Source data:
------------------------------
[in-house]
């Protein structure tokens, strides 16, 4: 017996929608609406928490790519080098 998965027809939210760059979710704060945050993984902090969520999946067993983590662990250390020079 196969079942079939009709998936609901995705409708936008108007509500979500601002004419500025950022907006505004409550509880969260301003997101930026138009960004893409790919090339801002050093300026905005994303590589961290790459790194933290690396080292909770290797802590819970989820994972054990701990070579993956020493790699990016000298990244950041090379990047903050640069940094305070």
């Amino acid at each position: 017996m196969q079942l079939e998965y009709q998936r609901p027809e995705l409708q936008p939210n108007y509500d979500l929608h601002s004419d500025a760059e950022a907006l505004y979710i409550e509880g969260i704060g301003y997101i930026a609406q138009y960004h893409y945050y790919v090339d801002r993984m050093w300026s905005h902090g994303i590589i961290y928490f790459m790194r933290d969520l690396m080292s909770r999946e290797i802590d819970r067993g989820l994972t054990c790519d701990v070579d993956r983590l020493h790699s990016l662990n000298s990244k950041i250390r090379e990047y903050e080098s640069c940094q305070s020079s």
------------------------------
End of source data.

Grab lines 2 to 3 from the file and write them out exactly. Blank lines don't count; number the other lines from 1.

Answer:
């Protein structure tokens, strides 16, 4: 017996929608609406928490790519080098 998965027809939210760059979710704060945050993984902090969520999946067993983590662990250390020079 196969079942079939009709998936609901995705409708936008108007509500979500601002004419500025950022907006505004409550509880969260301003997101930026138009960004893409790919090339801002050093300026905005994303590589961290790459790194933290690396080292909770290797802590819970989820994972054990701990070579993956020493790699990016000298990244950041090379990047903050640069940094305070």
């Amino acid at each position: 017996m196969q079942l079939e998965y009709q998936r609901p027809e995705l409708q936008p939210n108007y509500d979500l929608h601002s004419d500025a760059e950022a907006l505004y979710i409550e509880g969260i704060g301003y997101i930026a609406q138009y960004h893409y945050y790919v090339d801002r993984m050093w300026s905005h902090g994303i590589i961290y928490f790459m790194r933290d969520l690396m080292s909770r999946e290797i802590d819970r067993g989820l994972t054990c790519d701990v070579d993956r983590l020493h790699s990016l662990n000298s990244k950041i250390r090379e990047y903050e080098s640069c940094q305070s020079s």